The new Viennese gaming startup Iron Mountain Interactive broke news this week with a remarkable investment. Oasis Games from China is spending $3 million to grab slightly less than 25 percent of the company foundded in 2017 by Philipp Seifried, Michael Borras, Peter Ehardt and Helmut Hutterer. The plan: Iron Mountain Interactive will develop two game titles for PC and consoles, that are going to be released in 2019.
We sat down with CEO Mike Borras in his new office in Vienna to talk about the deal, about Chinese innovation culture, the upcoming games and how he is planning to scla ethe startup from Vienna. Check out the video above or read the interview here:
Trending Topics: You recently announced a $ 3 million deal with a Chinese company called Oasis Games. How did you manage to get this remarkable investment?
Mike Borras: Long time working in the games industry. Combined, we have 15, 20 years experience in making games, at Rockstar Games and at Socialspiel together with Nexon Korea. In Q1 2017 unfortunately strategy shifted, so we had to shut down Socialspiel here in Vienna with 23 employees. Helmut Hutterer and I needed a small vacation after all these 7 years. We had good luck and this reputation of making games, and we got a lot of condolence calls from publishers, investors and game developers from all around the world. Thankfully we were able to talk with some of our good friends at Sony, who partnered with Oasis Games to launch PlayStation titles. we then met with Oasis at E3, which is one of the largest gaming conferences. They loved what we are working on, we loved the way they approached us. Now we are here today.
Please tell us: $ 3 million is a lot of money. What are you going to do with this big amount of cash?
As I said before many times, 3 million is relative. You have to think of the game industry like the film industry, It is less like startup economics and more like film economics. 3 million is great for a small but growing company like us. I like to view it as a start, to stabilise and grow the organisation. We are ramping up the team, probably to 20 by the end of this year, and the production of two PC/console titles that we hope to launch 2019.
Can you give a hint on what kind of games you are working on?
PC online multiplayer games. We call the genre „hero sports“, which is a genre of games that involve a lot of traditional sports elements, like baseball, basketball, football or soccer, combined with traditional RPG elements. We are going down that direction.
You are focusing on desktop, PC and console gaming and not on the free-2-play mobile market. Why?
Free-2-play mobile is very exciting, but it is very cutthroat and competitive. It is also very expensive. For role-playing games, we are talking about user acquisition costs of 5 to 10 Euro per install, which is getting ridiculously high. We are focussing on the Steam platform, which is one of the largest PC distribution platforms, and we are naturally working together closely with Sony and the PlayStation. Also Microsoft and the Xbox and Nintendo Switch are super exciting to us. But we are also working on some free-to-play economics of course in the game design.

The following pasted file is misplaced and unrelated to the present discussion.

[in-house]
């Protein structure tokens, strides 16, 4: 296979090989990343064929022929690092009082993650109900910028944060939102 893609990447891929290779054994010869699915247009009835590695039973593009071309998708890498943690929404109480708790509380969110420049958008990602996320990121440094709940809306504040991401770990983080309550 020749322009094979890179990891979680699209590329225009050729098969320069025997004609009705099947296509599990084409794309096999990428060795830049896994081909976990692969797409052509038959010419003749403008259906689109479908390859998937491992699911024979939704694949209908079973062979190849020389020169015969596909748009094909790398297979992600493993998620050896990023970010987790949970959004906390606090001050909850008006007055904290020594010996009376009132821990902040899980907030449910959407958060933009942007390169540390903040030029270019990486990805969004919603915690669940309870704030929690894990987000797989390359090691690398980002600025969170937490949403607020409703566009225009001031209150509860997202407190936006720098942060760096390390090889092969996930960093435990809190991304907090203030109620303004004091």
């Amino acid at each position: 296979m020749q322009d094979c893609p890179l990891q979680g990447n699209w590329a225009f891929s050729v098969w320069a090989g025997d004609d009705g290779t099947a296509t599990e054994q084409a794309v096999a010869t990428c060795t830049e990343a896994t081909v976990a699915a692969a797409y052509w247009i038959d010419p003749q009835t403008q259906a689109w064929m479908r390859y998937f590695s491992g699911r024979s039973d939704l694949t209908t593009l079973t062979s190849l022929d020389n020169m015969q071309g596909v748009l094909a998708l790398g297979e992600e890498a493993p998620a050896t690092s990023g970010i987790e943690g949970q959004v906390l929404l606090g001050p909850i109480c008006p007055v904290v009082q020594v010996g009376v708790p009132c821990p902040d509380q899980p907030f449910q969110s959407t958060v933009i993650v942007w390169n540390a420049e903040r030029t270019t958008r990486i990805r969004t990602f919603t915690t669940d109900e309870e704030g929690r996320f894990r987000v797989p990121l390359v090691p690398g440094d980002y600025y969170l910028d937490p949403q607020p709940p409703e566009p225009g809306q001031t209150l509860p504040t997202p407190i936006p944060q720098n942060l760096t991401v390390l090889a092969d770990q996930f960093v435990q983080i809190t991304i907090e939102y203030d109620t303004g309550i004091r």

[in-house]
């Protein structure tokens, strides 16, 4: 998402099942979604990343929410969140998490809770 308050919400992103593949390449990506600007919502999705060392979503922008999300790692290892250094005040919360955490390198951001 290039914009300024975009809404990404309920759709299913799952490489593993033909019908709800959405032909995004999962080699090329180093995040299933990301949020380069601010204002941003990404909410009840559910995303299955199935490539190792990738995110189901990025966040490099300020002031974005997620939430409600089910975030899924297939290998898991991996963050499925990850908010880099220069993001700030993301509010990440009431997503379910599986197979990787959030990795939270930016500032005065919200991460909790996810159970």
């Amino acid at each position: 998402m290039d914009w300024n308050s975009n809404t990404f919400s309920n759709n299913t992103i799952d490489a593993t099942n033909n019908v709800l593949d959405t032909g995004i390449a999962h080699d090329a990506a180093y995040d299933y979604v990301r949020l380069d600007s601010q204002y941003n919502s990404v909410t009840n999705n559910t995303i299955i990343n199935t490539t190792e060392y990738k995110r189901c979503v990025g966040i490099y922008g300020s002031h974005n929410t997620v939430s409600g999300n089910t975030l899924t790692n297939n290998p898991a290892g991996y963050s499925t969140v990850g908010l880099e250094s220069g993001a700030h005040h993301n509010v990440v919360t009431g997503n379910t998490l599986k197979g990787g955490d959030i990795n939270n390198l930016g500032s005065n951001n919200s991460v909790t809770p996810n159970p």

You have a Chinese investor. Is it different to work with a Chinese company than to work with an European or US investor?
One of the things you here a lot about the Asian markets, especially China, is how risk averse and aggressive they are. They don´t think of risk that often, and when they think about it they start to make changes in the way they operate. and they move quickly, and that is what I like. They (Oasis Games) have given us a lot of freedom to make the decisions we want, as long as we make these decision quickly. I think that is important, that is pretty much the way you can summarize the Chinese market. The pace of innovation in China is just incredible, versus Western companies, where it can take 3 months of meeting to just get to the concept phase.
Are you developing your game for the Western market, or for Asia?
Our goal is to focus globally. The games market is entirely different in China, Korea or Japan. One of the things that we noticed during all these years is that if a title is working in the West it can be brought over to Asia. Our titles will be released in both markets simultaniously. Oasis has a lot of experience in the West with successes like Naruto or Legend Online, and we have the experience in taking Western games and make them work in Asia.
You have founded Tupalo in 2006, you are one of the veterans of the Austrian startup scene. How do you see the development of the Austrian startup scene?
2006, when Clemens and I started Tupalo, it was Wild West. there was not as much support as it is now for early stage, seed-level startups. we worked together with Markus Wagner and Stefan Kalteis on Tupalo, they were private investors. if think today, if you are focussed on certain niche industries, like travel, that is working really well in Austria. But consumer facing startups are very challenging, especially when it comes to Series A and above financing. If you are still seed and starting up, I think austria is a great place. The education system is excellent, you have a lot of great students either coming from Wirtschaftsuniversität or TU who you can bring in. For scaling, international teams are key, and you have to look into other markets in Western Europe or Asia or North America.
How do you plan to scale your startup from Vienna?
Production is something we do quite heavily here in Vienna. The game is made here. In terms of marketing, community management and customer support, that is all going to happen in Los Angeles and Beijing.